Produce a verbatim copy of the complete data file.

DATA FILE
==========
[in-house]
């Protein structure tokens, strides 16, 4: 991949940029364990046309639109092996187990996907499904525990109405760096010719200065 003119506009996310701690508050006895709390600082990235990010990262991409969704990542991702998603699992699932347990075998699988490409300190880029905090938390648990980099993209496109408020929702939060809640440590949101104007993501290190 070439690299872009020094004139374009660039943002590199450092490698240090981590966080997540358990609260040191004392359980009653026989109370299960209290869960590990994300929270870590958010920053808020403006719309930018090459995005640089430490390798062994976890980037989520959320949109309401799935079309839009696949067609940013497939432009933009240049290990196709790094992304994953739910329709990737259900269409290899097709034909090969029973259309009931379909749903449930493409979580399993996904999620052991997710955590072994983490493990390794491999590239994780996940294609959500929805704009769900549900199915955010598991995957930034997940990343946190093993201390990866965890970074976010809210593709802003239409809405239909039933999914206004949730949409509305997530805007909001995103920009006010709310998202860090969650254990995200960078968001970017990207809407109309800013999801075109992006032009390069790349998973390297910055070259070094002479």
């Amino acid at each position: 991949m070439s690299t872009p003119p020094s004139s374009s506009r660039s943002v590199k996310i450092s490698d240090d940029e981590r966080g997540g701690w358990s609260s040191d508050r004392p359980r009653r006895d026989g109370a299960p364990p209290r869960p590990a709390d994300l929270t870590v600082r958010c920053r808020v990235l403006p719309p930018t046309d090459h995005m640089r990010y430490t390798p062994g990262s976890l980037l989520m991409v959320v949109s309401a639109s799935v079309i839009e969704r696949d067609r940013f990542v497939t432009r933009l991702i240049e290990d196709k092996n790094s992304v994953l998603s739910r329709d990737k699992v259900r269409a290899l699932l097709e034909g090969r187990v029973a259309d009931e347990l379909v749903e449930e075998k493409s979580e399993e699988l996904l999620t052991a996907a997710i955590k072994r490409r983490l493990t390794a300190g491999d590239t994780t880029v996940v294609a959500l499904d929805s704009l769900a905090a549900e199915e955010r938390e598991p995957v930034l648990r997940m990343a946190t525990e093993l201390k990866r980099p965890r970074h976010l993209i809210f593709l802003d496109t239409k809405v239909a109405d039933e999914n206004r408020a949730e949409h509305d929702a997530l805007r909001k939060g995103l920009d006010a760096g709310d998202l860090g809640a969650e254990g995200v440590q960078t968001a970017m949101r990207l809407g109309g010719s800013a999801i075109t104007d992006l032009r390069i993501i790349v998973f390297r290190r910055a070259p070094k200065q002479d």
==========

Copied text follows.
[in-house]
């Protein structure tokens, strides 16, 4: 991949940029364990046309639109092996187990996907499904525990109405760096010719200065 003119506009996310701690508050006895709390600082990235990010990262991409969704990542991702998603699992699932347990075998699988490409300190880029905090938390648990980099993209496109408020929702939060809640440590949101104007993501290190 070439690299872009020094004139374009660039943002590199450092490698240090981590966080997540358990609260040191004392359980009653026989109370299960209290869960590990994300929270870590958010920053808020403006719309930018090459995005640089430490390798062994976890980037989520959320949109309401799935079309839009696949067609940013497939432009933009240049290990196709790094992304994953739910329709990737259900269409290899097709034909090969029973259309009931379909749903449930493409979580399993996904999620052991997710955590072994983490493990390794491999590239994780996940294609959500929805704009769900549900199915955010598991995957930034997940990343946190093993201390990866965890970074976010809210593709802003239409809405239909039933999914206004949730949409509305997530805007909001995103920009006010709310998202860090969650254990995200960078968001970017990207809407109309800013999801075109992006032009390069790349998973390297910055070259070094002479």
């Amino acid at each position: 991949m070439s690299t872009p003119p020094s004139s374009s506009r660039s943002v590199k996310i450092s490698d240090d940029e981590r966080g997540g701690w358990s609260s040191d508050r004392p359980r009653r006895d026989g109370a299960p364990p209290r869960p590990a709390d994300l929270t870590v600082r958010c920053r808020v990235l403006p719309p930018t046309d090459h995005m640089r990010y430490t390798p062994g990262s976890l980037l989520m991409v959320v949109s309401a639109s799935v079309i839009e969704r696949d067609r940013f990542v497939t432009r933009l991702i240049e290990d196709k092996n790094s992304v994953l998603s739910r329709d990737k699992v259900r269409a290899l699932l097709e034909g090969r187990v029973a259309d009931e347990l379909v749903e449930e075998k493409s979580e399993e699988l996904l999620t052991a996907a997710i955590k072994r490409r983490l493990t390794a300190g491999d590239t994780t880029v996940v294609a959500l499904d929805s704009l769900a905090a549900e199915e955010r938390e598991p995957v930034l648990r997940m990343a946190t525990e093993l201390k990866r980099p965890r970074h976010l993209i809210f593709l802003d496109t239409k809405v239909a109405d039933e999914n206004r408020a949730e949409h509305d929702a997530l805007r909001k939060g995103l920009d006010a760096g709310d998202l860090g809640a969650e254990g995200v440590q960078t968001a970017m949101r990207l809407g109309g010719s800013a999801i075109t104007d992006l032009r390069i993501i790349v998973f390297r290190r910055a070259p070094k200065q002479d």